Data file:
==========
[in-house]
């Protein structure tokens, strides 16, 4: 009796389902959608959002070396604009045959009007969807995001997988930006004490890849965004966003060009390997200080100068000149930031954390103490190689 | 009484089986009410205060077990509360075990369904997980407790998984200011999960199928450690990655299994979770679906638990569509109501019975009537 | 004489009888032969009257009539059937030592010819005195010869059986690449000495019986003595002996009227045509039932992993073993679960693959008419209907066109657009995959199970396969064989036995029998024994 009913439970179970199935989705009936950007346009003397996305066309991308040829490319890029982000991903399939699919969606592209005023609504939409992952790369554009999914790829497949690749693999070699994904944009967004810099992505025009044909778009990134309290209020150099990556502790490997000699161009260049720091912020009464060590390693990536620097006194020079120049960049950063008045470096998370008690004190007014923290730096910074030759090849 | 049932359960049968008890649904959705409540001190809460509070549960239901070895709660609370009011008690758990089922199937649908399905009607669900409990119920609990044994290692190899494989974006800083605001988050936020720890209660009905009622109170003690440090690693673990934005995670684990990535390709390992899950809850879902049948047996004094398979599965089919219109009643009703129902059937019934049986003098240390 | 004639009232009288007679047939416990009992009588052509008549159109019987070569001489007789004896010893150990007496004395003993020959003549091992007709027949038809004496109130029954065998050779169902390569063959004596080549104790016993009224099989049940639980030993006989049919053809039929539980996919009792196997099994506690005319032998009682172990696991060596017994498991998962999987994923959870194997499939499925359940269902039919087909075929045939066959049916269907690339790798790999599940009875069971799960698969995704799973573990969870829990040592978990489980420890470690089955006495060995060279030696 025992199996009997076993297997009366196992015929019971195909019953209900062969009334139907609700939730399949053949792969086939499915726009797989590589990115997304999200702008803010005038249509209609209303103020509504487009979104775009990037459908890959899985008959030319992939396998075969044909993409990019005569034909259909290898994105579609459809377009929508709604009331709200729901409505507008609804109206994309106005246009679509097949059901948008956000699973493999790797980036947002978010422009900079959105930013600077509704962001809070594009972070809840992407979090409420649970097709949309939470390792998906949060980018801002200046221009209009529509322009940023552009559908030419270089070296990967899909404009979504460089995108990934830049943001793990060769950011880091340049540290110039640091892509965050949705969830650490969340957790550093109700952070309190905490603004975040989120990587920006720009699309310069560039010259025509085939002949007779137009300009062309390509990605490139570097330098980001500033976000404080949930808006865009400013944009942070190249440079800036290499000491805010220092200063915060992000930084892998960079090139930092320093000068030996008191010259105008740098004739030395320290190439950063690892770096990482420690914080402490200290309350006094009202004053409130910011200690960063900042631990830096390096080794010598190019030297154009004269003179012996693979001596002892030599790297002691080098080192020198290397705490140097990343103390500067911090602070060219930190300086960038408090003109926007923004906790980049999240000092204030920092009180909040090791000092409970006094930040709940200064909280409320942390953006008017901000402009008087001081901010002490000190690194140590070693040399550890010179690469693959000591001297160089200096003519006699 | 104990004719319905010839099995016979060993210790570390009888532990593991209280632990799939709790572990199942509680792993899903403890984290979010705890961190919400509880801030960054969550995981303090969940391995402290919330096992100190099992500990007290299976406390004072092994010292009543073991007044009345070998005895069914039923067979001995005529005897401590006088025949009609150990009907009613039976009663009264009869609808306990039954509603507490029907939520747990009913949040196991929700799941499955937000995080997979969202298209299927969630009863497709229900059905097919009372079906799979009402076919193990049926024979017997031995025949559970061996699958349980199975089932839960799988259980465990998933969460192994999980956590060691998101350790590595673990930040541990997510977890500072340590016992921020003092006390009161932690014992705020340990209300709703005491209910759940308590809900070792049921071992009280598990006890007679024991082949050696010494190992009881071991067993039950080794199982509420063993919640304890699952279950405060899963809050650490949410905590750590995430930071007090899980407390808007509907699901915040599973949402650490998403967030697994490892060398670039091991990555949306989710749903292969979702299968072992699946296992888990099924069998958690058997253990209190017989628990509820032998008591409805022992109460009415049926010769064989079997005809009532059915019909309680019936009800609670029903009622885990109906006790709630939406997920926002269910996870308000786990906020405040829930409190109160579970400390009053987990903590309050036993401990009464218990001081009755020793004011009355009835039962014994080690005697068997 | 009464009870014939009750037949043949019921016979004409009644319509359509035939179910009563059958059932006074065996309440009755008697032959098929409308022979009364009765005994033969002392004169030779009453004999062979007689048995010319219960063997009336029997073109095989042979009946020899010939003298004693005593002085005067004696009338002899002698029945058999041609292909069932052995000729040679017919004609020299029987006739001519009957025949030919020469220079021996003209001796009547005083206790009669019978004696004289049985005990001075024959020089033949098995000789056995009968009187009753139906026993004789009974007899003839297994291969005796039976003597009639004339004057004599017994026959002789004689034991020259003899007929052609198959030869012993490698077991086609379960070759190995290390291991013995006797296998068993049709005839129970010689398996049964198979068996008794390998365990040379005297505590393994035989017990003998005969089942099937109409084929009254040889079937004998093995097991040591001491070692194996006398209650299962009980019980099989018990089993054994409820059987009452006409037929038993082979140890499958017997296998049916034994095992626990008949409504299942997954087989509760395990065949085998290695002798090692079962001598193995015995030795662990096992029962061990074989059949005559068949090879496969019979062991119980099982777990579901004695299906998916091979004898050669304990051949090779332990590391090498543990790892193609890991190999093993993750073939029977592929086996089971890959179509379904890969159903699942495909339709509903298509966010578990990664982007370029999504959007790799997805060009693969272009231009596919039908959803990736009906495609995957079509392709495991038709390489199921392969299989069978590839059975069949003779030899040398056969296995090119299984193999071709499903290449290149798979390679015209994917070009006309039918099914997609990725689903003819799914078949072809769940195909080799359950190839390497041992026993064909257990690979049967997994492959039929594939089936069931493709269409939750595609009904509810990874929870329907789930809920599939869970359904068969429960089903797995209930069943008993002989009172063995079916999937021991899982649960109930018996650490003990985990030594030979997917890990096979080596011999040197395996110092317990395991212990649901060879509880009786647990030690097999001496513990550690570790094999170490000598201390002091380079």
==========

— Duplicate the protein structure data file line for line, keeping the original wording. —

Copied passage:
[in-house]
């Protein structure tokens, strides 16, 4: 009796389902959608959002070396604009045959009007969807995001997988930006004490890849965004966003060009390997200080100068000149930031954390103490190689 | 009484089986009410205060077990509360075990369904997980407790998984200011999960199928450690990655299994979770679906638990569509109501019975009537 | 004489009888032969009257009539059937030592010819005195010869059986690449000495019986003595002996009227045509039932992993073993679960693959008419209907066109657009995959199970396969064989036995029998024994 009913439970179970199935989705009936950007346009003397996305066309991308040829490319890029982000991903399939699919969606592209005023609504939409992952790369554009999914790829497949690749693999070699994904944009967004810099992505025009044909778009990134309290209020150099990556502790490997000699161009260049720091912020009464060590390693990536620097006194020079120049960049950063008045470096998370008690004190007014923290730096910074030759090849 | 049932359960049968008890649904959705409540001190809460509070549960239901070895709660609370009011008690758990089922199937649908399905009607669900409990119920609990044994290692190899494989974006800083605001988050936020720890209660009905009622109170003690440090690693673990934005995670684990990535390709390992899950809850879902049948047996004094398979599965089919219109009643009703129902059937019934049986003098240390 | 004639009232009288007679047939416990009992009588052509008549159109019987070569001489007789004896010893150990007496004395003993020959003549091992007709027949038809004496109130029954065998050779169902390569063959004596080549104790016993009224099989049940639980030993006989049919053809039929539980996919009792196997099994506690005319032998009682172990696991060596017994498991998962999987994923959870194997499939499925359940269902039919087909075929045939066959049916269907690339790798790999599940009875069971799960698969995704799973573990969870829990040592978990489980420890470690089955006495060995060279030696 025992199996009997076993297997009366196992015929019971195909019953209900062969009334139907609700939730399949053949792969086939499915726009797989590589990115997304999200702008803010005038249509209609209303103020509504487009979104775009990037459908890959899985008959030319992939396998075969044909993409990019005569034909259909290898994105579609459809377009929508709604009331709200729901409505507008609804109206994309106005246009679509097949059901948008956000699973493999790797980036947002978010422009900079959105930013600077509704962001809070594009972070809840992407979090409420649970097709949309939470390792998906949060980018801002200046221009209009529509322009940023552009559908030419270089070296990967899909404009979504460089995108990934830049943001793990060769950011880091340049540290110039640091892509965050949705969830650490969340957790550093109700952070309190905490603004975040989120990587920006720009699309310069560039010259025509085939002949007779137009300009062309390509990605490139570097330098980001500033976000404080949930808006865009400013944009942070190249440079800036290499000491805010220092200063915060992000930084892998960079090139930092320093000068030996008191010259105008740098004739030395320290190439950063690892770096990482420690914080402490200290309350006094009202004053409130910011200690960063900042631990830096390096080794010598190019030297154009004269003179012996693979001596002892030599790297002691080098080192020198290397705490140097990343103390500067911090602070060219930190300086960038408090003109926007923004906790980049999240000092204030920092009180909040090791000092409970006094930040709940200064909280409320942390953006008017901000402009008087001081901010002490000190690194140590070693040399550890010179690469693959000591001297160089200096003519006699 | 104990004719319905010839099995016979060993210790570390009888532990593991209280632990799939709790572990199942509680792993899903403890984290979010705890961190919400509880801030960054969550995981303090969940391995402290919330096992100190099992500990007290299976406390004072092994010292009543073991007044009345070998005895069914039923067979001995005529005897401590006088025949009609150990009907009613039976009663009264009869609808306990039954509603507490029907939520747990009913949040196991929700799941499955937000995080997979969202298209299927969630009863497709229900059905097919009372079906799979009402076919193990049926024979017997031995025949559970061996699958349980199975089932839960799988259980465990998933969460192994999980956590060691998101350790590595673990930040541990997510977890500072340590016992921020003092006390009161932690014992705020340990209300709703005491209910759940308590809900070792049921071992009280598990006890007679024991082949050696010494190992009881071991067993039950080794199982509420063993919640304890699952279950405060899963809050650490949410905590750590995430930071007090899980407390808007509907699901915040599973949402650490998403967030697994490892060398670039091991990555949306989710749903292969979702299968072992699946296992888990099924069998958690058997253990209190017989628990509820032998008591409805022992109460009415049926010769064989079997005809009532059915019909309680019936009800609670029903009622885990109906006790709630939406997920926002269910996870308000786990906020405040829930409190109160579970400390009053987990903590309050036993401990009464218990001081009755020793004011009355009835039962014994080690005697068997 | 009464009870014939009750037949043949019921016979004409009644319509359509035939179910009563059958059932006074065996309440009755008697032959098929409308022979009364009765005994033969002392004169030779009453004999062979007689048995010319219960063997009336029997073109095989042979009946020899010939003298004693005593002085005067004696009338002899002698029945058999041609292909069932052995000729040679017919004609020299029987006739001519009957025949030919020469220079021996003209001796009547005083206790009669019978004696004289049985005990001075024959020089033949098995000789056995009968009187009753139906026993004789009974007899003839297994291969005796039976003597009639004339004057004599017994026959002789004689034991020259003899007929052609198959030869012993490698077991086609379960070759190995290390291991013995006797296998068993049709005839129970010689398996049964198979068996008794390998365990040379005297505590393994035989017990003998005969089942099937109409084929009254040889079937004998093995097991040591001491070692194996006398209650299962009980019980099989018990089993054994409820059987009452006409037929038993082979140890499958017997296998049916034994095992626990008949409504299942997954087989509760395990065949085998290695002798090692079962001598193995015995030795662990096992029962061990074989059949005559068949090879496969019979062991119980099982777990579901004695299906998916091979004898050669304990051949090779332990590391090498543990790892193609890991190999093993993750073939029977592929086996089971890959179509379904890969159903699942495909339709509903298509966010578990990664982007370029999504959007790799997805060009693969272009231009596919039908959803990736009906495609995957079509392709495991038709390489199921392969299989069978590839059975069949003779030899040398056969296995090119299984193999071709499903290449290149798979390679015209994917070009006309039918099914997609990725689903003819799914078949072809769940195909080799359950190839390497041992026993064909257990690979049967997994492959039929594939089936069931493709269409939750595609009904509810990874929870329907789930809920599939869970359904068969429960089903797995209930069943008993002989009172063995079916999937021991899982649960109930018996650490003990985990030594030979997917890990096979080596011999040197395996110092317990395991212990649901060879509880009786647990030690097999001496513990550690570790094999170490000598201390002091380079």